WHEN TO SEE AN OT

WHEN TO SEE AN OT

Here are some of the signs that indicate if you need to take your child to see an OT (occupational therapist).

Childhood has changed. We used to spend hours outside, climbing trees, making mud pies and playing make believe, but the onset of the digital world has changed all of that. Now, children spend more time in front of the television, playing on the iPad or their cellphones. While this certainly isn’t the only contributor to developmental delays in many children, it definitely plays a part.

Fortunately, the modern age has also brought with it occupational therapists (OTs), professionals who can provide help with any concerns you may have regarding your child’s development. And the sooner you intervene, the better it is for your child in the long run.

But how do you know if your child needs to see an OT? Fedhealth has put together the below based on tips from qualified occupational therapist, Amy Bartlet.

Telling signs

Here’s how to assess if your child needs to see an OT.
Not reaching developmental milestones

Not all children develop at the same pace, so don’t panic if your child only walks a few months after his peers. But if there are severe discrepancies and your child reaches milestones, such as speaking, walking or becoming potty trained, much later than his or her peers, it may be a good idea to get a professional opinion.

Difficulty initiating activities, copying gestures or following routine

All of these are signs that your child may need the help of an OT.

Lack of eye contact or communication

Not making eye contact, no communication by the age of three and walking on their toes. These are some of the other behaviours to keep a look out for.

Sensitivity to different texture, clothing or food types

Maybe your child is annoyed by “itchy jerseys” or can’t handle the feeling of water on their skin. While this does not always mean they need to see an occupational therapist, it could hint at an issue that needs further attention.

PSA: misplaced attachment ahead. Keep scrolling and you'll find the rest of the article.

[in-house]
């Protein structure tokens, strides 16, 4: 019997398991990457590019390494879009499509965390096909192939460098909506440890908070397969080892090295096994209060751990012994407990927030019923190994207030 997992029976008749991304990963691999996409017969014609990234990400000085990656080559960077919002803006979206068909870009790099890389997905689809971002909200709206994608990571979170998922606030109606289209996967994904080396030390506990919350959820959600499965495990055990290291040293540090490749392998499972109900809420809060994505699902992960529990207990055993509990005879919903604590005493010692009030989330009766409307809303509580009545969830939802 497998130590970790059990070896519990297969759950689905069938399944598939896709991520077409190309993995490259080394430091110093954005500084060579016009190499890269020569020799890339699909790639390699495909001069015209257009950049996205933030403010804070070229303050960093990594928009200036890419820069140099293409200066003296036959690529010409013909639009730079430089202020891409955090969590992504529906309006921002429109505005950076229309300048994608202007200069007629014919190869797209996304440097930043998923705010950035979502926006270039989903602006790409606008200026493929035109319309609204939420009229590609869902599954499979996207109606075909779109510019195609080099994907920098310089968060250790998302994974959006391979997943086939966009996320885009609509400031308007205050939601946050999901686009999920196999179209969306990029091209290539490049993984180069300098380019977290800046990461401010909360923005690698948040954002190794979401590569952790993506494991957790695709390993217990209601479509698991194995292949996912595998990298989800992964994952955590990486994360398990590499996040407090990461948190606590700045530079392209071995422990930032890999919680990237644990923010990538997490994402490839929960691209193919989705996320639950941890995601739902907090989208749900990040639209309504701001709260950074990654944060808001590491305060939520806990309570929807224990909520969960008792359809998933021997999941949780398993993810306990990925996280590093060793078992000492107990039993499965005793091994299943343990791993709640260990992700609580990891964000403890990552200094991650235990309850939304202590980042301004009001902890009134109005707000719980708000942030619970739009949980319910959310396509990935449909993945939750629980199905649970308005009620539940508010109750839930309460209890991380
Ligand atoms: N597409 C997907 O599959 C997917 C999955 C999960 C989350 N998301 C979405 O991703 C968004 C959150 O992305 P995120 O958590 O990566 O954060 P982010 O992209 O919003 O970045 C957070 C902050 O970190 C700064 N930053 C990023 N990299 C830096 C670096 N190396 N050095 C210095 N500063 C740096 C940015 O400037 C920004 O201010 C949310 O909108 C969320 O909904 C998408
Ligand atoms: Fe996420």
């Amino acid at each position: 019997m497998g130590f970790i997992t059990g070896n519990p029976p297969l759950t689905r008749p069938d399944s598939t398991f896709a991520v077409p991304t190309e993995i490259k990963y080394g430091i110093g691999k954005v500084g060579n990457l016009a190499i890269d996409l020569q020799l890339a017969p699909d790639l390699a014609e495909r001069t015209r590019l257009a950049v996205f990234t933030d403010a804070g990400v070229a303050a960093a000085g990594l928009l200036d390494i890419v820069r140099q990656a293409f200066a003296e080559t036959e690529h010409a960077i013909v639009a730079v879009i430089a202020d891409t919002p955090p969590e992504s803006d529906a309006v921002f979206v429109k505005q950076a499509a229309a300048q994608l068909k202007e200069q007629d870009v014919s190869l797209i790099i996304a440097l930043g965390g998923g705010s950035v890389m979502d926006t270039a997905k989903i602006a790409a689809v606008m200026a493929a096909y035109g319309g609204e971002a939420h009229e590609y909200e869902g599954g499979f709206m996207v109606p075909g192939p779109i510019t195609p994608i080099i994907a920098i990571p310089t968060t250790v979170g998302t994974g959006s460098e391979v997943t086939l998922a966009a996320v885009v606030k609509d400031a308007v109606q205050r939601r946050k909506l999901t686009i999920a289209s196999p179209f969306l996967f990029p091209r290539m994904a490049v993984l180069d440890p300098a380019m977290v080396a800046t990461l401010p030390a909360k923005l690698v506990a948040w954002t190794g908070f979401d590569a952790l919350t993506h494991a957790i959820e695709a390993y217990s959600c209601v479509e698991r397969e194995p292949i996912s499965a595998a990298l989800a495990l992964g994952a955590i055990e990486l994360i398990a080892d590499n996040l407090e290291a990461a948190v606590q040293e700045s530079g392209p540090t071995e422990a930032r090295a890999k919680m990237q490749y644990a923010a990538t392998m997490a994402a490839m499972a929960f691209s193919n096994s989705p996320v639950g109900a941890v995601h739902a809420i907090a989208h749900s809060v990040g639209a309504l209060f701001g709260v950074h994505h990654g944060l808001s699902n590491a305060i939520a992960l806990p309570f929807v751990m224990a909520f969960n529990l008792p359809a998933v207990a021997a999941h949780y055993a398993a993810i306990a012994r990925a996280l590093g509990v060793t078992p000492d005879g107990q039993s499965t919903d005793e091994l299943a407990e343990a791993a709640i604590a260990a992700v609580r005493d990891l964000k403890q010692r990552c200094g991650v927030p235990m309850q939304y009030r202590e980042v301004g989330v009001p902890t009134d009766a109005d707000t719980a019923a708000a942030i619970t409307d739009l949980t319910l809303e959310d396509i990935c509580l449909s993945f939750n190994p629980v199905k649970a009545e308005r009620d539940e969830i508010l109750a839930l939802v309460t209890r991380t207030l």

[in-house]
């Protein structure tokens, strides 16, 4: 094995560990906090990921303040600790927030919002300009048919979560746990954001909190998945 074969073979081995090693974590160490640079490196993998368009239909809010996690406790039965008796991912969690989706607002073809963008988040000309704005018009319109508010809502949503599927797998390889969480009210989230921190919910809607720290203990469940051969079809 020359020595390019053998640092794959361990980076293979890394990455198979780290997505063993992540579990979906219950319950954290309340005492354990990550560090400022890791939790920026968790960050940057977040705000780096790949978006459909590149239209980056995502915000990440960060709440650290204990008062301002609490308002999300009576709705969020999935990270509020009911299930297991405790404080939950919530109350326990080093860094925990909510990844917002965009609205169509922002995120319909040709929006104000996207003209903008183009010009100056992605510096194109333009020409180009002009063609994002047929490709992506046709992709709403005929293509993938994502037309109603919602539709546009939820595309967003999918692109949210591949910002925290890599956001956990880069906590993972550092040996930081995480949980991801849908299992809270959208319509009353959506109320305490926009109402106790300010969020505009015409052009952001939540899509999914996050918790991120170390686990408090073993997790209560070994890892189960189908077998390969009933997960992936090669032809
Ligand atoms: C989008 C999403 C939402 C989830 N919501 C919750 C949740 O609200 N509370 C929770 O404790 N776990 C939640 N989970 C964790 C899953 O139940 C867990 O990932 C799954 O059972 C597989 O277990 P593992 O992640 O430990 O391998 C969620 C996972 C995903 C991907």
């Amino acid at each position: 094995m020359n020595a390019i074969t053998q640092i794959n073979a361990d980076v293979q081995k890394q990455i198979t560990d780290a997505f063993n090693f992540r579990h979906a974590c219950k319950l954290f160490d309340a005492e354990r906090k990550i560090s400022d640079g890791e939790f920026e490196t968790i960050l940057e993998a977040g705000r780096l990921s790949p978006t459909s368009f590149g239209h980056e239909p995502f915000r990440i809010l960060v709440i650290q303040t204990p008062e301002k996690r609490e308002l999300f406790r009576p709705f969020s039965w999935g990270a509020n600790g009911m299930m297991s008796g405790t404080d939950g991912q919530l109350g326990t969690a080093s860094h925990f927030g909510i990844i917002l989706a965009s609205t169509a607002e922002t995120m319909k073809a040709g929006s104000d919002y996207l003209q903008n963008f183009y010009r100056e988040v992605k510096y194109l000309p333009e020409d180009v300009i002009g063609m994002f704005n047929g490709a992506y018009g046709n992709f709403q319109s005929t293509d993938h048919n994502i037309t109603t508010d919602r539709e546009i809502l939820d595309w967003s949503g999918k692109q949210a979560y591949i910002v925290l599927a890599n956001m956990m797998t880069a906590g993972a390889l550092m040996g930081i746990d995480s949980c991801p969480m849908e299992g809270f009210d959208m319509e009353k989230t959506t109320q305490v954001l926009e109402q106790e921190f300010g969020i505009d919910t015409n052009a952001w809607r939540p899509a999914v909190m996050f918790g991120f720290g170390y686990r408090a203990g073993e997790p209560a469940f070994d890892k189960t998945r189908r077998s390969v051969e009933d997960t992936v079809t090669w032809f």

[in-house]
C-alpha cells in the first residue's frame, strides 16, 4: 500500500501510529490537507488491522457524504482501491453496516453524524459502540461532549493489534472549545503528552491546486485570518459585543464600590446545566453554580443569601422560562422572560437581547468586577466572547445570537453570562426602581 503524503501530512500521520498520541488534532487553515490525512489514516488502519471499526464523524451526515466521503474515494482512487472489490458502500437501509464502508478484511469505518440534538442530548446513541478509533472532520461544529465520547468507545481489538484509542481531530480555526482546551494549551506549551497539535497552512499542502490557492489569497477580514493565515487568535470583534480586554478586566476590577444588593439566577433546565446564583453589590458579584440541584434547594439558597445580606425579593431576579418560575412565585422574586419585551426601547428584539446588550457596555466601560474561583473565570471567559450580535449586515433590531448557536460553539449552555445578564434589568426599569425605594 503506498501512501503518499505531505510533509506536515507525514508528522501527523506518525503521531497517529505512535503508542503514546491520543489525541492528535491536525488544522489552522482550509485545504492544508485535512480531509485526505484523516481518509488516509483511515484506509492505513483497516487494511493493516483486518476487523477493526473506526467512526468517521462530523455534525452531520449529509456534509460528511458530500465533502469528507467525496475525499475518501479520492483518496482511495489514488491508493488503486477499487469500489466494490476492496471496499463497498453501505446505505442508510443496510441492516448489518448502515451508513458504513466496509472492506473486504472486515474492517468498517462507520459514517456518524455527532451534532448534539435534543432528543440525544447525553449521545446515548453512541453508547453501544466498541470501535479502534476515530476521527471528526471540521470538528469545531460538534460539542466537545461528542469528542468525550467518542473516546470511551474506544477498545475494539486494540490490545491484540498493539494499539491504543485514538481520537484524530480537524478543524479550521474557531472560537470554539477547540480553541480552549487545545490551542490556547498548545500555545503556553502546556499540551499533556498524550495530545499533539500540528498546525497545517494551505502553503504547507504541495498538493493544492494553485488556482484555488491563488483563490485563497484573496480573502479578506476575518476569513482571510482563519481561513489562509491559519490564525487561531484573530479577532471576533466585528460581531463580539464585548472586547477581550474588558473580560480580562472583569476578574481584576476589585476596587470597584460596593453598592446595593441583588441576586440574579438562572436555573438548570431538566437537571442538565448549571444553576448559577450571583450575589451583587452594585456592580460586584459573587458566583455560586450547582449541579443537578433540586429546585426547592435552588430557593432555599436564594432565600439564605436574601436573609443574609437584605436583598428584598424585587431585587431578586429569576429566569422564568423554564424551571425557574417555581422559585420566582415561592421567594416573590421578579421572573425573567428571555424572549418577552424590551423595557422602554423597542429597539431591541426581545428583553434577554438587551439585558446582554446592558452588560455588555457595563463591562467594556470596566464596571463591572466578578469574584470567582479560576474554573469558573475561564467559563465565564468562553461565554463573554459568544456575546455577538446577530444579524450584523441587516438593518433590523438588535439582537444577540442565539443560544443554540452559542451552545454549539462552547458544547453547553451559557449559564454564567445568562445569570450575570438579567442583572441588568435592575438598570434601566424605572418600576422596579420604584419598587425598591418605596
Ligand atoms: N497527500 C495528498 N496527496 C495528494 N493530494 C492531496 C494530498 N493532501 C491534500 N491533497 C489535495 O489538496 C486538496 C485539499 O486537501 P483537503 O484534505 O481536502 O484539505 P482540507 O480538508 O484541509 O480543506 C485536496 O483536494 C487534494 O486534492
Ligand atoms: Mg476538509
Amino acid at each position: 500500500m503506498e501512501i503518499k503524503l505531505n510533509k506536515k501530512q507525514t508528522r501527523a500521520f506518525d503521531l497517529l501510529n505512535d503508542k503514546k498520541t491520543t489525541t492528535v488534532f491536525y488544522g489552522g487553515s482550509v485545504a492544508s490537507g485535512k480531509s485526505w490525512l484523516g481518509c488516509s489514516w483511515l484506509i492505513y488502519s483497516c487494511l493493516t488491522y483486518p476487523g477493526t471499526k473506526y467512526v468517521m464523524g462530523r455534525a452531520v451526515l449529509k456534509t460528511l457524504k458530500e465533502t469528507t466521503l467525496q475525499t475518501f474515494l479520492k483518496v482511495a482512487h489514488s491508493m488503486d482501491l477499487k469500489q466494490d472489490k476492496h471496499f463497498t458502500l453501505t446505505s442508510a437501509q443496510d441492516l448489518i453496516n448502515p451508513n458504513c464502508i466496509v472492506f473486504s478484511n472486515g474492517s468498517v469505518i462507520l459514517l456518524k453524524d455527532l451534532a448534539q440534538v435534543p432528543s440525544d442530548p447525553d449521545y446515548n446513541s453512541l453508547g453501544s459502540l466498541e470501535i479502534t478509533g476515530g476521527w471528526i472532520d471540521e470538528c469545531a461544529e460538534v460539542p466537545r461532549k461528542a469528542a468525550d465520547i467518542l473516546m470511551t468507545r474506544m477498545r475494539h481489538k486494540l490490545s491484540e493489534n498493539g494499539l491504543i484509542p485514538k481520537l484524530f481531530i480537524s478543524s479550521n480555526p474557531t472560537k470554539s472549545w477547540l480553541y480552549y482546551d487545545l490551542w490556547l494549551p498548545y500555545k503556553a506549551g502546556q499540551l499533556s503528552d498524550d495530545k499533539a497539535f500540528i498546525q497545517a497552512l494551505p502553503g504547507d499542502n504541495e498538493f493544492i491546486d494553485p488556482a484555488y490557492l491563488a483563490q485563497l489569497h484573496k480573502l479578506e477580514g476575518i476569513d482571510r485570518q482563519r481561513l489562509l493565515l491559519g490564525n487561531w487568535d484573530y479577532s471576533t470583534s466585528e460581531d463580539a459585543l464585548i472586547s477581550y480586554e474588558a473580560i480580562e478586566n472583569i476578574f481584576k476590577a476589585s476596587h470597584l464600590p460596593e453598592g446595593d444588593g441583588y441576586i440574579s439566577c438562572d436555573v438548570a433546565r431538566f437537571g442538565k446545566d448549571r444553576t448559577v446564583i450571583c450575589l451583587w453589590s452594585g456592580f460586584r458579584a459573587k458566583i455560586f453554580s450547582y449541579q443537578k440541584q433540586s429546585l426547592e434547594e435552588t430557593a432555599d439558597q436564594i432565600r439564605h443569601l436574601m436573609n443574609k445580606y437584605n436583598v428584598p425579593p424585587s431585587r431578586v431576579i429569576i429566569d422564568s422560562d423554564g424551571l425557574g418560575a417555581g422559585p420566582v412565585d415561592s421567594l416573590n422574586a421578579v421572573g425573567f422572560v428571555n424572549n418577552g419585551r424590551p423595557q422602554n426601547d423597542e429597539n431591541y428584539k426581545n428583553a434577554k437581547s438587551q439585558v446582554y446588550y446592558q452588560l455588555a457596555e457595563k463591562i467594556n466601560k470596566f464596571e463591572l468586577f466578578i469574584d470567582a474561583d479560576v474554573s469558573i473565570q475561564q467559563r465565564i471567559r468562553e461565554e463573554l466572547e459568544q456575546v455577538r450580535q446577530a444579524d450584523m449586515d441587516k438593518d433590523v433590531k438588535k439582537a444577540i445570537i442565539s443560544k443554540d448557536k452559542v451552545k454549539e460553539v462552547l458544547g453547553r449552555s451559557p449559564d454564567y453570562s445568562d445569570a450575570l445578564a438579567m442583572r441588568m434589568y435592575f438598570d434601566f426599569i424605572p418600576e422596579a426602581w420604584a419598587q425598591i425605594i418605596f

Low self-esteem, being withdrawn or having a strong dislike for school

Many children may be nervous to start playschool or preprimary, but if they constantly dislike attending school, there could be an issue you need to address.

Constant reversal of number and/or letters

This applies once children are older and are learning the basics of maths and English.

Lack of concentration, fidgety

Struggling to sit still, concentrate or follow basic instructions. This can limit their ability to learn in a classroom environment or to interact with their elders or peers.

Poor gross motor development

They may be struggling to jump, climb or skip, or they may be clumsy with poor balance.

Fine motor delays

This applies to when children are older than six years old and have difficulty cutting, writing or tying their shoelaces. They may also struggle to choose a dominant writing hand and so end up writing with both.

Lack of independence

If children are of school-going age and still unable to dress themselves, brush their teeth independently or place their shoes on the right feet, it’s a good idea to get them checked out.

This is by no means an exhaustive list but it can be helpful to know what to look out for, and to be aware of anything that could be a concern when it comes to your child’s development. If you’re unsure, you could always take your child to an OT for an initial assessment and to check whether further therapy is needed.